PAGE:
Celebrations Today – February 13
Holidays and observances
- Children’s Day (Myanmar)
- Christian feast day:
- World Radio Day
Celebrations Today – USA: February 13
National Tortellini Day
National Clean Out Your Computer Day – Second Monday in February
National Dream Your Sweet Day
National Employee Legal Awareness Day
National Get a Different Name Day
International Natural Day
National Madly in Love With Me Day
National Palentine’s Day
World Radio Day
Today in US History: February 13
ASCAP: Creative Americans Organize
On February 13, 1914, the American Society of Composers, Authors, and Publishers (ASCAP) was founded in New York City. The purpose of this organization was–and remains–to protect the copyright and performance rights of the works of its members: composers, songwriters, lyricists, and music publishers. ASCAP’s first director was composer and musician Victor Herbert, an eloquent supporter of musicians’ right to receive royalties for the use of their work.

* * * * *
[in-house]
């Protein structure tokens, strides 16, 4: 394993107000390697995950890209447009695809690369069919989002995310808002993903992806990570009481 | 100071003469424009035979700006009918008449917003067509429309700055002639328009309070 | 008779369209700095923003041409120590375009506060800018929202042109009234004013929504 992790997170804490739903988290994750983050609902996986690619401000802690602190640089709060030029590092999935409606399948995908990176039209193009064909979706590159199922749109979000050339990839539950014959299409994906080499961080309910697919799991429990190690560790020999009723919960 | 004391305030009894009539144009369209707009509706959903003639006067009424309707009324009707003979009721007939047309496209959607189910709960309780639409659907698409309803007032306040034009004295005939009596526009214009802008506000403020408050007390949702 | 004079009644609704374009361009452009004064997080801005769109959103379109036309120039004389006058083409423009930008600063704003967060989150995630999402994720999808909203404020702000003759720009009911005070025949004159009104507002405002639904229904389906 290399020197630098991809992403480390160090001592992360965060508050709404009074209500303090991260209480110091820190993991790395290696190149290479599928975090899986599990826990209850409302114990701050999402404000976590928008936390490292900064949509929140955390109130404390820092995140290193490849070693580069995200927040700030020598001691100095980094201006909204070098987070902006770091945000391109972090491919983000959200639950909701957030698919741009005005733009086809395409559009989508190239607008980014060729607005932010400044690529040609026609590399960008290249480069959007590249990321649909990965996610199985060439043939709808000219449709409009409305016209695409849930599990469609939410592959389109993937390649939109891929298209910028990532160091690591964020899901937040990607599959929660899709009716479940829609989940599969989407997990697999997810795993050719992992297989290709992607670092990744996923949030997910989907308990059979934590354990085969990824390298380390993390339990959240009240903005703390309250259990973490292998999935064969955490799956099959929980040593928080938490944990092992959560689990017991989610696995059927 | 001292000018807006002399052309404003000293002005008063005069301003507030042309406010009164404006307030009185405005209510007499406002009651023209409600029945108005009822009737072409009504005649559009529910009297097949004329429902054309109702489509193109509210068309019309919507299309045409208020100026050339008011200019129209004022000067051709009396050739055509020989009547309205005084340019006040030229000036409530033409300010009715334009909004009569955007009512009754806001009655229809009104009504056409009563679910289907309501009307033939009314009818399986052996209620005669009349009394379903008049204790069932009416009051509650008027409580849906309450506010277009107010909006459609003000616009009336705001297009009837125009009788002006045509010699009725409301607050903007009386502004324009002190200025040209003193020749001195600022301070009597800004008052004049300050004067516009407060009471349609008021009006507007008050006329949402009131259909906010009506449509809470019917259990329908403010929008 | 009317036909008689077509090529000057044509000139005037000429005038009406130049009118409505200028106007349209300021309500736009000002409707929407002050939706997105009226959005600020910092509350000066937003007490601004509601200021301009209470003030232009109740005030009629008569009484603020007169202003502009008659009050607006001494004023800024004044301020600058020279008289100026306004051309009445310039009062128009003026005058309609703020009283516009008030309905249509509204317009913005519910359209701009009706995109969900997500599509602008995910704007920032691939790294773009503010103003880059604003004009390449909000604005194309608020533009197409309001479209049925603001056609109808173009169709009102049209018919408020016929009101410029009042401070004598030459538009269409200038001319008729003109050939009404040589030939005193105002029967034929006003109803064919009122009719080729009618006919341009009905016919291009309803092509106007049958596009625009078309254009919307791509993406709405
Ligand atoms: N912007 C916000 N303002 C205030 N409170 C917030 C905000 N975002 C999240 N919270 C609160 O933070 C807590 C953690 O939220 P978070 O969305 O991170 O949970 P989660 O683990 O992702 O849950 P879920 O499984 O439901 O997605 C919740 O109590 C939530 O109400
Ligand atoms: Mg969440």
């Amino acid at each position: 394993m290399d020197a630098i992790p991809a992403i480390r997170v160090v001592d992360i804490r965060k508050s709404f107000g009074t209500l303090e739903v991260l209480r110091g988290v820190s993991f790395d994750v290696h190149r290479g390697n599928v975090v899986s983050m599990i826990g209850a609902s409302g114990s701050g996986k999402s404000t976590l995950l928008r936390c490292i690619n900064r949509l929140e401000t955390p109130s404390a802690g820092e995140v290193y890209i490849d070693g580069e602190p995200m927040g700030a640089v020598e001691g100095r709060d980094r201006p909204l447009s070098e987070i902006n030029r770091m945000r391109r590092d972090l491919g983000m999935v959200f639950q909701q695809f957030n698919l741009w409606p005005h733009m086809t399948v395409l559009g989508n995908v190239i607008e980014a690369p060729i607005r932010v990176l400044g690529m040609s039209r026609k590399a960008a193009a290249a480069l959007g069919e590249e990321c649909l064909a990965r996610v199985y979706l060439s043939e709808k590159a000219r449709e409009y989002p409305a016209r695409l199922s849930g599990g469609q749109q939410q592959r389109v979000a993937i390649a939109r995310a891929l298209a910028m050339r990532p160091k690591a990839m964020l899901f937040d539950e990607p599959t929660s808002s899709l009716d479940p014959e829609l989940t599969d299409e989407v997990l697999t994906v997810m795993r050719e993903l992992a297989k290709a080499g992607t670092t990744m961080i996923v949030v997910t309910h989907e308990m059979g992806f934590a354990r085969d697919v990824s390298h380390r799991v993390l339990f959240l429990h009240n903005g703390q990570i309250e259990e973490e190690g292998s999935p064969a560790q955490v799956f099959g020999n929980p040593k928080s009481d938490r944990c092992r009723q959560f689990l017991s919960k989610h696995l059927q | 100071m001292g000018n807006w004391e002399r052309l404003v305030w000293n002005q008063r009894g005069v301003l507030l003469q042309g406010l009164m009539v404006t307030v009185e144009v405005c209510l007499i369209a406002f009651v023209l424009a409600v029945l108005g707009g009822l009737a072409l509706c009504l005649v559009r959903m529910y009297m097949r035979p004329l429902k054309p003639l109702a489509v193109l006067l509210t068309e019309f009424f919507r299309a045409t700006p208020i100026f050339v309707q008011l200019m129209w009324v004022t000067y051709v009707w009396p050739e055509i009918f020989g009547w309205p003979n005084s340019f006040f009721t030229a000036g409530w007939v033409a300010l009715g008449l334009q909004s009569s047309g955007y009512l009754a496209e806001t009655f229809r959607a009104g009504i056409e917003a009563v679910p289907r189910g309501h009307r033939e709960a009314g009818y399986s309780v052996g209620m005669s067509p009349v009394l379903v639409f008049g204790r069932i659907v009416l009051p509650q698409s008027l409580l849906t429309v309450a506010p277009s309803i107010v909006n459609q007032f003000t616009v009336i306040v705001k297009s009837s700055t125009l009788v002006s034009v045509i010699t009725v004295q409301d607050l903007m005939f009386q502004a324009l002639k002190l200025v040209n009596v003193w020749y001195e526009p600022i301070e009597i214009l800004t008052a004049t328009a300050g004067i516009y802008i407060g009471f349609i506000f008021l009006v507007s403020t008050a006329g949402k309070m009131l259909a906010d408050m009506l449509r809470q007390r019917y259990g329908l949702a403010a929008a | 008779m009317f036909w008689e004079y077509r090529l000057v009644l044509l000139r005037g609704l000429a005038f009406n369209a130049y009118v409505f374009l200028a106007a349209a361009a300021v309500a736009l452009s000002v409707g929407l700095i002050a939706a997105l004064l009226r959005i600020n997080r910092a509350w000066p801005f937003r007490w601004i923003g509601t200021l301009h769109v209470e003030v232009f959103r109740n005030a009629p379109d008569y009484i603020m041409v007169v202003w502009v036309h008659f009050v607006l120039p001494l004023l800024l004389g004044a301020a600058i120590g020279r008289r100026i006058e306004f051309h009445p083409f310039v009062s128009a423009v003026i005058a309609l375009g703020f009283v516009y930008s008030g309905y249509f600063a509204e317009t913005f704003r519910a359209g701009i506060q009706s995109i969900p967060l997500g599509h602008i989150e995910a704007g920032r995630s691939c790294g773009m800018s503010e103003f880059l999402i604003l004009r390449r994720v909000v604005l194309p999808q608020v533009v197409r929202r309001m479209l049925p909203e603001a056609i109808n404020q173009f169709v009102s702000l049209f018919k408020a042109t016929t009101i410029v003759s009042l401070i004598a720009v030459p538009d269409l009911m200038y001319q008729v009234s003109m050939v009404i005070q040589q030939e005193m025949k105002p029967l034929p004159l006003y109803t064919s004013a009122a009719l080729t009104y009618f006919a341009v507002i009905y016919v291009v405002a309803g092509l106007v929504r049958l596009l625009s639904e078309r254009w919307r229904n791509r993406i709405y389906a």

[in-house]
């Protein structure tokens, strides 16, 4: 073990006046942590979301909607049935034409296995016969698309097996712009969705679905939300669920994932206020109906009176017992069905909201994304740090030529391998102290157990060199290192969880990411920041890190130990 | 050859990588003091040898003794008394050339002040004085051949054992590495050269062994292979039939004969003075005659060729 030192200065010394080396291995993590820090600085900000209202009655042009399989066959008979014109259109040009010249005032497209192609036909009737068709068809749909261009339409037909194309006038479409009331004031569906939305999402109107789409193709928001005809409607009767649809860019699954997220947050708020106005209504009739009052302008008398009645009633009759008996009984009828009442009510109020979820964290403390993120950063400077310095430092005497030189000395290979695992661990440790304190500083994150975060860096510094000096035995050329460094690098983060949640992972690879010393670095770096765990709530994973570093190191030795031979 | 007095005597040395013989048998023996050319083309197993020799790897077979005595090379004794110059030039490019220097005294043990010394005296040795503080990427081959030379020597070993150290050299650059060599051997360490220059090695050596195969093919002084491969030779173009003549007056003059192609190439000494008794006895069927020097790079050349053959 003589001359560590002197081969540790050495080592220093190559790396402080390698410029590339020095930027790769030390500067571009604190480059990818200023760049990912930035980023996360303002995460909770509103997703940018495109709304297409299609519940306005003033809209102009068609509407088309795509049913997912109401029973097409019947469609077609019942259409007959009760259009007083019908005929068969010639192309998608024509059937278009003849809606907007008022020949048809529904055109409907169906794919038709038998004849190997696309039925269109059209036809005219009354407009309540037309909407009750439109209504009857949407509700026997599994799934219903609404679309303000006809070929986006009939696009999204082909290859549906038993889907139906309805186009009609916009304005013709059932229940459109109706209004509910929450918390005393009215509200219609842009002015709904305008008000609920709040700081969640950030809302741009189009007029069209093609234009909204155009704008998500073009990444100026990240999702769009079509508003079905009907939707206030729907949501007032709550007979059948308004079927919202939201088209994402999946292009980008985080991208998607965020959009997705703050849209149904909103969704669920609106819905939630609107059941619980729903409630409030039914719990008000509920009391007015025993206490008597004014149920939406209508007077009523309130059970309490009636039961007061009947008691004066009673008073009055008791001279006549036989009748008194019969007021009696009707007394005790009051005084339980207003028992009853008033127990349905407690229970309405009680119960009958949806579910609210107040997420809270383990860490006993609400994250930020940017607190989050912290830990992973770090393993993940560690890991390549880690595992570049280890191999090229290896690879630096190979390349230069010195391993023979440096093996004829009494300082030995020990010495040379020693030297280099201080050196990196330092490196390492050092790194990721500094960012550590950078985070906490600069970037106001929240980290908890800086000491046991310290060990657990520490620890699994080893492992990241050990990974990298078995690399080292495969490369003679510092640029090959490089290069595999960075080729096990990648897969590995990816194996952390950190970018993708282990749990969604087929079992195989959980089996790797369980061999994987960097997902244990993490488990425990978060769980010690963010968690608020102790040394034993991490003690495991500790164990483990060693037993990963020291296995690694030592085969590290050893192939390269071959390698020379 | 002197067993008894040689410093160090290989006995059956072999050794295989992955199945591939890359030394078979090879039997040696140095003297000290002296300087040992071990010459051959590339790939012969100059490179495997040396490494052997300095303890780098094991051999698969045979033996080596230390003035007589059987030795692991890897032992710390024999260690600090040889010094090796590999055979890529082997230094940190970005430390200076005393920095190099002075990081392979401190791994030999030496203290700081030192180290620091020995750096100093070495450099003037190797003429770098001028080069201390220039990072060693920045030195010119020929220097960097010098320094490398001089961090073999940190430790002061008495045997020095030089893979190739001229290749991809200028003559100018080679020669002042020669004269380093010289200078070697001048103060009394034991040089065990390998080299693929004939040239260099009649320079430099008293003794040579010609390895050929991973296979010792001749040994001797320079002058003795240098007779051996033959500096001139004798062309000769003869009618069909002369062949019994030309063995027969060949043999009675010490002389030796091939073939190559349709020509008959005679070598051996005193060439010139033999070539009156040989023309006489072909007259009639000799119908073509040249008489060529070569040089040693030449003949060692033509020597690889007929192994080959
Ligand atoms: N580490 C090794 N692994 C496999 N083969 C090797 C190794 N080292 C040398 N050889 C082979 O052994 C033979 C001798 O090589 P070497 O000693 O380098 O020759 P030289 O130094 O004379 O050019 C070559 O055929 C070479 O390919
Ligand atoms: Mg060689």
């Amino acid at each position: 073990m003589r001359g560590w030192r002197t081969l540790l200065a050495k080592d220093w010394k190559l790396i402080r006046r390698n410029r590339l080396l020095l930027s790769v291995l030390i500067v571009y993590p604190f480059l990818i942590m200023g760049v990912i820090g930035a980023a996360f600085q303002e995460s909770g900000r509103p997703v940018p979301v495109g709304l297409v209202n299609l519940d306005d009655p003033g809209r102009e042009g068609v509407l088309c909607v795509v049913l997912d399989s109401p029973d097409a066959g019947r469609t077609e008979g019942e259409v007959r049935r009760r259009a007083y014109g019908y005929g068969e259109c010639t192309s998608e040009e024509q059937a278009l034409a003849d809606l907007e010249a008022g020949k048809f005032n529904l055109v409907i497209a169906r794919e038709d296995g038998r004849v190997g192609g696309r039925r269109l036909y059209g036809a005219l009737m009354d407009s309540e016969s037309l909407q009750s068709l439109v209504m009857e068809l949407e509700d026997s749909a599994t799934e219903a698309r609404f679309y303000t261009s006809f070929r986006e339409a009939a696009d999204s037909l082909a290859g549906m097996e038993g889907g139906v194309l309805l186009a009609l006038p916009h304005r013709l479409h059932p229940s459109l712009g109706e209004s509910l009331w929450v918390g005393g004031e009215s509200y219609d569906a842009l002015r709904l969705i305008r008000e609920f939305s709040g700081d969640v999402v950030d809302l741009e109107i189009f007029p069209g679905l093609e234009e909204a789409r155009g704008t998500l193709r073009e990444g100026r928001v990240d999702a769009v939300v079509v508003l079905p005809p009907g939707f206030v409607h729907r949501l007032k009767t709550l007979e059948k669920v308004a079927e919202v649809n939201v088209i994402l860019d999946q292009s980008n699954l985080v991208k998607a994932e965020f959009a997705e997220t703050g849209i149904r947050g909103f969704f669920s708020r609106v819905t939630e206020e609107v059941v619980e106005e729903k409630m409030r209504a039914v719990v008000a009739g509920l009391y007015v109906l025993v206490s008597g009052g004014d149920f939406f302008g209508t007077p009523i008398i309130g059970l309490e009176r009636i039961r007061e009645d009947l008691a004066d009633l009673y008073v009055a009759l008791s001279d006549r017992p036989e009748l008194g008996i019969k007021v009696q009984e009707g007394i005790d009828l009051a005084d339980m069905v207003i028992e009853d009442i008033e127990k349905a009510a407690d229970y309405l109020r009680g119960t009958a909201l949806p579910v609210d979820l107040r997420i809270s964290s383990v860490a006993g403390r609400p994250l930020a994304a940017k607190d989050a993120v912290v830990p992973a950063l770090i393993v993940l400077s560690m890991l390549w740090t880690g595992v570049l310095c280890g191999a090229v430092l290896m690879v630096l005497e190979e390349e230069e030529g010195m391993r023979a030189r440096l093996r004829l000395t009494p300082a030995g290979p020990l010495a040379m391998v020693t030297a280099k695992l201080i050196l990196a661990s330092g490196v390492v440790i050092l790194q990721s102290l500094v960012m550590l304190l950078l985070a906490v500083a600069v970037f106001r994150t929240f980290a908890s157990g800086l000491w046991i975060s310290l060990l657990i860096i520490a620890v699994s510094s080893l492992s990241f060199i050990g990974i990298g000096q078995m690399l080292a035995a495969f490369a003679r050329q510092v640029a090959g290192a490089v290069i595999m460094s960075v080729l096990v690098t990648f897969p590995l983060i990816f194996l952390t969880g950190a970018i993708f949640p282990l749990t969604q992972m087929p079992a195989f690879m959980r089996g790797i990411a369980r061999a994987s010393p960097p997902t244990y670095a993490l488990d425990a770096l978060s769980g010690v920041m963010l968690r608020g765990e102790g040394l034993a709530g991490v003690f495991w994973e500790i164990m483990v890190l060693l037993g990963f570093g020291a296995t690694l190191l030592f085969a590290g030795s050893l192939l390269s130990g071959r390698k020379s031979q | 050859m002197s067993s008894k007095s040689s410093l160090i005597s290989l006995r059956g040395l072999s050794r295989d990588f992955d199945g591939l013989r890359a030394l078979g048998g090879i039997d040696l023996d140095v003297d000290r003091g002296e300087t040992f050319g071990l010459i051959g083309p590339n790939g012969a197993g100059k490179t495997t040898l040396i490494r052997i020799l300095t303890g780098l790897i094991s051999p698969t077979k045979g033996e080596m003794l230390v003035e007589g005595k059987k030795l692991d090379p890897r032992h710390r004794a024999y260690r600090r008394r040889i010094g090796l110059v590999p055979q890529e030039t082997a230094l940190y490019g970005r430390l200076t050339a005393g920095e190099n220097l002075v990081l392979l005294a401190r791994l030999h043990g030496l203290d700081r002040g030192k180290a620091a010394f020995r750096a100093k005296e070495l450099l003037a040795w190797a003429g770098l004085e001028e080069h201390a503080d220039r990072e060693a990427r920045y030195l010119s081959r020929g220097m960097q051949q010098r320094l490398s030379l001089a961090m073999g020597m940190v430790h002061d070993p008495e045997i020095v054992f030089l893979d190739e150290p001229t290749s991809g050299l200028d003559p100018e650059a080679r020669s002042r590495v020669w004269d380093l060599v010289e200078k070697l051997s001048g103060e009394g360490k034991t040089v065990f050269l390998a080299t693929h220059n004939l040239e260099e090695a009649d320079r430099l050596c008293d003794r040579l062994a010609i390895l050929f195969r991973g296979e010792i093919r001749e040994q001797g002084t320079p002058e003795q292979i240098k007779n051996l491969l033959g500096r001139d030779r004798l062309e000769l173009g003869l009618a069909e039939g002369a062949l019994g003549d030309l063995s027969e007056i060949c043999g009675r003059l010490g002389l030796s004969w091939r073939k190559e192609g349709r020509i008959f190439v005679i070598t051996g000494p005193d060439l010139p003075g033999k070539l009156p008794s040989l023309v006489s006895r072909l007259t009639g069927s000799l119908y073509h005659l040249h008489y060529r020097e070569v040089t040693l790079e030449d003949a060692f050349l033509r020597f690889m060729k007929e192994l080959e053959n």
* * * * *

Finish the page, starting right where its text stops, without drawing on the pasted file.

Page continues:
According to the story told about the birth of the society, the popular composer Victor Herbert became aware of the need for protection of musical creators’ rights when he was visiting a hotel and overheard a musician playing a piece of music that he had written. He knew that he had not been paid for the use of his music in performance, even though copyright law had protected against the unauthorized public performance of music since 1897. From that time, Herbert worked hard to organize creative artists into a collective and to bring the problem of payment of royalties to the attention of policymakers.
Compositions of ASCAP Members
“An Old Fashioned Wife; Oh Boy!”
Book and lyrics by Guy Bolton and P.G. Wodehouse,
Music by Jerome Kern, 1917.
“Get Together: Fox Trot”
Music by Victor Herbert, 1915.
“Mandy: Ziegfeld Follies of 1919”
Music and lyrics by Irving Berlin, 1919.
“Beale Street Blues”
Music by W.C. Handy, 1917.